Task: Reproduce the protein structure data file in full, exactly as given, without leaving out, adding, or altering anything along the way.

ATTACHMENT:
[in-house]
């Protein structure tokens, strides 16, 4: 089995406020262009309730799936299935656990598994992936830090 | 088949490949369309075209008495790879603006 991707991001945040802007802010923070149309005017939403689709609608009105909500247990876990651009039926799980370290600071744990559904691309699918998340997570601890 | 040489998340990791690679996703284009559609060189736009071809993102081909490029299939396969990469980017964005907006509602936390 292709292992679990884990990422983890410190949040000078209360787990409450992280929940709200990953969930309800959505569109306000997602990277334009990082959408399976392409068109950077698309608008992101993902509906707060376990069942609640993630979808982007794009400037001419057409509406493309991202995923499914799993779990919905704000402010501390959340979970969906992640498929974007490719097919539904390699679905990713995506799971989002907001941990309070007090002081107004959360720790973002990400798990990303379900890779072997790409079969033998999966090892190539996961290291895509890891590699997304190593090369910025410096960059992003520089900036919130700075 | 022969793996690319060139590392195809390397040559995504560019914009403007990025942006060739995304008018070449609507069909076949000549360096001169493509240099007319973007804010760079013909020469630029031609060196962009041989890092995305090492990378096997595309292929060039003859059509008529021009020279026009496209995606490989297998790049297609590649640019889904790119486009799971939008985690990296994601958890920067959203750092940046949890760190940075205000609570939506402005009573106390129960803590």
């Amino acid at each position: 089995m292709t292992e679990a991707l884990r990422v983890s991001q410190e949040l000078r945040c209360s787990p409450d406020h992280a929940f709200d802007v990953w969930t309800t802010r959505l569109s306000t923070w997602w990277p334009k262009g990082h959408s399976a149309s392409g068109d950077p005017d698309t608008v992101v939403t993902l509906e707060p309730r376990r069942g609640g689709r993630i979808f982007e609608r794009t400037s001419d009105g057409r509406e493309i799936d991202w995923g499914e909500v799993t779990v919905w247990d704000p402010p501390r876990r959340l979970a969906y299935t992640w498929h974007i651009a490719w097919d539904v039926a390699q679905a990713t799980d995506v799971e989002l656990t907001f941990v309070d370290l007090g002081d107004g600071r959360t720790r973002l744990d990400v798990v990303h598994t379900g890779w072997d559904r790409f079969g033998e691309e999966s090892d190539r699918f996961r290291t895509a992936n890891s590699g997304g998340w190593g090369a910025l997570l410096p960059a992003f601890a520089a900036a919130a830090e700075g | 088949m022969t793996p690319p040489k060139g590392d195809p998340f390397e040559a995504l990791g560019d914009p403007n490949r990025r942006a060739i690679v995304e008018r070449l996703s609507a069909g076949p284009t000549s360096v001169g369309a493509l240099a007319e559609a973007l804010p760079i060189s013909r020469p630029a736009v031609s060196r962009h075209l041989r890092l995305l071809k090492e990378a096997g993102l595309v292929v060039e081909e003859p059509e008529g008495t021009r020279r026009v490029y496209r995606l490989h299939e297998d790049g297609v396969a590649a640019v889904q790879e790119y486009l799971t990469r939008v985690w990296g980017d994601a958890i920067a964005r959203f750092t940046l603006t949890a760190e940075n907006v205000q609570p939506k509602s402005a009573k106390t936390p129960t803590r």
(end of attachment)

[in-house]
């Protein structure tokens, strides 16, 4: 089995406020262009309730799936299935656990598994992936830090 | 088949490949369309075209008495790879603006 991707991001945040802007802010923070149309005017939403689709609608009105909500247990876990651009039926799980370290600071744990559904691309699918998340997570601890 | 040489998340990791690679996703284009559609060189736009071809993102081909490029299939396969990469980017964005907006509602936390 292709292992679990884990990422983890410190949040000078209360787990409450992280929940709200990953969930309800959505569109306000997602990277334009990082959408399976392409068109950077698309608008992101993902509906707060376990069942609640993630979808982007794009400037001419057409509406493309991202995923499914799993779990919905704000402010501390959340979970969906992640498929974007490719097919539904390699679905990713995506799971989002907001941990309070007090002081107004959360720790973002990400798990990303379900890779072997790409079969033998999966090892190539996961290291895509890891590699997304190593090369910025410096960059992003520089900036919130700075 | 022969793996690319060139590392195809390397040559995504560019914009403007990025942006060739995304008018070449609507069909076949000549360096001169493509240099007319973007804010760079013909020469630029031609060196962009041989890092995305090492990378096997595309292929060039003859059509008529021009020279026009496209995606490989297998790049297609590649640019889904790119486009799971939008985690990296994601958890920067959203750092940046949890760190940075205000609570939506402005009573106390129960803590």
């Amino acid at each position: 089995m292709t292992e679990a991707l884990r990422v983890s991001q410190e949040l000078r945040c209360s787990p409450d406020h992280a929940f709200d802007v990953w969930t309800t802010r959505l569109s306000t923070w997602w990277p334009k262009g990082h959408s399976a149309s392409g068109d950077p005017d698309t608008v992101v939403t993902l509906e707060p309730r376990r069942g609640g689709r993630i979808f982007e609608r794009t400037s001419d009105g057409r509406e493309i799936d991202w995923g499914e909500v799993t779990v919905w247990d704000p402010p501390r876990r959340l979970a969906y299935t992640w498929h974007i651009a490719w097919d539904v039926a390699q679905a990713t799980d995506v799971e989002l656990t907001f941990v309070d370290l007090g002081d107004g600071r959360t720790r973002l744990d990400v798990v990303h598994t379900g890779w072997d559904r790409f079969g033998e691309e999966s090892d190539r699918f996961r290291t895509a992936n890891s590699g997304g998340w190593g090369a910025l997570l410096p960059a992003f601890a520089a900036a919130a830090e700075g | 088949m022969t793996p690319p040489k060139g590392d195809p998340f390397e040559a995504l990791g560019d914009p403007n490949r990025r942006a060739i690679v995304e008018r070449l996703s609507a069909g076949p284009t000549s360096v001169g369309a493509l240099a007319e559609a973007l804010p760079i060189s013909r020469p630029a736009v031609s060196r962009h075209l041989r890092l995305l071809k090492e990378a096997g993102l595309v292929v060039e081909e003859p059509e008529g008495t021009r020279r026009v490029y496209r995606l490989h299939e297998d790049g297609v396969a590649a640019v889904q790879e790119y486009l799971t990469r939008v985690w990296g980017d994601a958890i920067a964005r959203f750092t940046l603006t949890a760190e940075n907006v205000q609570p939506k509602s402005a009573k106390t936390p129960t803590r």